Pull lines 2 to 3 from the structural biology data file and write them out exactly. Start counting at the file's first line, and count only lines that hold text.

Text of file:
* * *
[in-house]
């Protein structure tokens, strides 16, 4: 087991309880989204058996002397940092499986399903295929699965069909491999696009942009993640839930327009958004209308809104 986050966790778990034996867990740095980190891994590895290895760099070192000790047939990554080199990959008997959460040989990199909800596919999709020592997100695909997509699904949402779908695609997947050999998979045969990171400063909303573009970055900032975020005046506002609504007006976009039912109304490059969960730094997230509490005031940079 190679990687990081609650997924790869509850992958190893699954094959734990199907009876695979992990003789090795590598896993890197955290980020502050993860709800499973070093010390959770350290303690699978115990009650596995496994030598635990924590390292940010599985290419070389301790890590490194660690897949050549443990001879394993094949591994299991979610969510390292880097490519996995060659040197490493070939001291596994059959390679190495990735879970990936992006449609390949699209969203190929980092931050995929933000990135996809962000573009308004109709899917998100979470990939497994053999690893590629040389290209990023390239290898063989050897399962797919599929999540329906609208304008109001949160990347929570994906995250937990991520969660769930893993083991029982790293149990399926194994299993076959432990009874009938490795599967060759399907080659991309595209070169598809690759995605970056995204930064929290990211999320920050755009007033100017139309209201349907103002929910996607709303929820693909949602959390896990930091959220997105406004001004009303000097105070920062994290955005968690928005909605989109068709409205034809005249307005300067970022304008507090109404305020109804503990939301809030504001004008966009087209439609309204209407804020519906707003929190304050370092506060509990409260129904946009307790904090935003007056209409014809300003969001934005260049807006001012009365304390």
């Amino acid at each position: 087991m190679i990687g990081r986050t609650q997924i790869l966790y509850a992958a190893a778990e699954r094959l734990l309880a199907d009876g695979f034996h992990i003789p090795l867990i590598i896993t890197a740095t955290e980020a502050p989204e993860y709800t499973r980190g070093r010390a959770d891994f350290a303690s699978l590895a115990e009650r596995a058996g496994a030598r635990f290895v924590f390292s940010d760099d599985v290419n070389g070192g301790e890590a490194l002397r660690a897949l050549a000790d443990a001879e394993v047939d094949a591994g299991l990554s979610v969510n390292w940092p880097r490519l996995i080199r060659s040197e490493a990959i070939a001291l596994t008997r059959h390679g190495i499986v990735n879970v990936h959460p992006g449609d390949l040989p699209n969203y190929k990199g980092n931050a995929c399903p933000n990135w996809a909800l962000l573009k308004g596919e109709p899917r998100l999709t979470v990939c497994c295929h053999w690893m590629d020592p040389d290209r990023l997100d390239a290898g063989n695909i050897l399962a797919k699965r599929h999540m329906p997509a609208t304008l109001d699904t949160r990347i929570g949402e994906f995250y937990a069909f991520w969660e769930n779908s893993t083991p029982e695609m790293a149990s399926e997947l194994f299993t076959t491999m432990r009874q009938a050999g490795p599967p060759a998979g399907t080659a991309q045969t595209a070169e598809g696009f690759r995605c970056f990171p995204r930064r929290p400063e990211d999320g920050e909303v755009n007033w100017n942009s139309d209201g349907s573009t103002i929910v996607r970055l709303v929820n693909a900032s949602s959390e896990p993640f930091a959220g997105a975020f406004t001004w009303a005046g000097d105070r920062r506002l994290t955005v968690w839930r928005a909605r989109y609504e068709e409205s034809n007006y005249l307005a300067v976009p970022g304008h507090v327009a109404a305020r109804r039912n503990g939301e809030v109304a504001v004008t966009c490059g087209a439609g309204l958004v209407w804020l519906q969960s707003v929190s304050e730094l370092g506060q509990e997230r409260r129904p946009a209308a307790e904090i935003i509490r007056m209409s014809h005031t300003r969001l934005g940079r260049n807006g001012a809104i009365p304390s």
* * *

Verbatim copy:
């Protein structure tokens, strides 16, 4: 087991309880989204058996002397940092499986399903295929699965069909491999696009942009993640839930327009958004209308809104 986050966790778990034996867990740095980190891994590895290895760099070192000790047939990554080199990959008997959460040989990199909800596919999709020592997100695909997509699904949402779908695609997947050999998979045969990171400063909303573009970055900032975020005046506002609504007006976009039912109304490059969960730094997230509490005031940079 190679990687990081609650997924790869509850992958190893699954094959734990199907009876695979992990003789090795590598896993890197955290980020502050993860709800499973070093010390959770350290303690699978115990009650596995496994030598635990924590390292940010599985290419070389301790890590490194660690897949050549443990001879394993094949591994299991979610969510390292880097490519996995060659040197490493070939001291596994059959390679190495990735879970990936992006449609390949699209969203190929980092931050995929933000990135996809962000573009308004109709899917998100979470990939497994053999690893590629040389290209990023390239290898063989050897399962797919599929999540329906609208304008109001949160990347929570994906995250937990991520969660769930893993083991029982790293149990399926194994299993076959432990009874009938490795599967060759399907080659991309595209070169598809690759995605970056995204930064929290990211999320920050755009007033100017139309209201349907103002929910996607709303929820693909949602959390896990930091959220997105406004001004009303000097105070920062994290955005968690928005909605989109068709409205034809005249307005300067970022304008507090109404305020109804503990939301809030504001004008966009087209439609309204209407804020519906707003929190304050370092506060509990409260129904946009307790904090935003007056209409014809300003969001934005260049807006001012009365304390």
């Amino acid at each position: 087991m190679i990687g990081r986050t609650q997924i790869l966790y509850a992958a190893a778990e699954r094959l734990l309880a199907d009876g695979f034996h992990i003789p090795l867990i590598i896993t890197a740095t955290e980020a502050p989204e993860y709800t499973r980190g070093r010390a959770d891994f350290a303690s699978l590895a115990e009650r596995a058996g496994a030598r635990f290895v924590f390292s940010d760099d599985v290419n070389g070192g301790e890590a490194l002397r660690a897949l050549a000790d443990a001879e394993v047939d094949a591994g299991l990554s979610v969510n390292w940092p880097r490519l996995i080199r060659s040197e490493a990959i070939a001291l596994t008997r059959h390679g190495i499986v990735n879970v990936h959460p992006g449609d390949l040989p699209n969203y190929k990199g980092n931050a995929c399903p933000n990135w996809a909800l962000l573009k308004g596919e109709p899917r998100l999709t979470v990939c497994c295929h053999w690893m590629d020592p040389d290209r990023l997100d390239a290898g063989n695909i050897l399962a797919k699965r599929h999540m329906p997509a609208t304008l109001d699904t949160r990347i929570g949402e994906f995250y937990a069909f991520w969660e769930n779908s893993t083991p029982e695609m790293a149990s399926e997947l194994f299993t076959t491999m432990r009874q009938a050999g490795p599967p060759a998979g399907t080659a991309q045969t595209a070169e598809g696009f690759r995605c970056f990171p995204r930064r929290p400063e990211d999320g920050e909303v755009n007033w100017n942009s139309d209201g349907s573009t103002i929910v996607r970055l709303v929820n693909a900032s949602s959390e896990p993640f930091a959220g997105a975020f406004t001004w009303a005046g000097d105070r920062r506002l994290t955005v968690w839930r928005a909605r989109y609504e068709e409205s034809n007006y005249l307005a300067v976009p970022g304008h507090v327009a109404a305020r109804r039912n503990g939301e809030v109304a504001v004008t966009c490059g087209a439609g309204l958004v209407w804020l519906q969960s707003v929190s304050e730094l370092g506060q509990e997230r409260r129904p946009a209308a307790e904090i935003i509490r007056m209409s014809h005031t300003r969001l934005g940079r260049n807006g001012a809104i009365p304390s």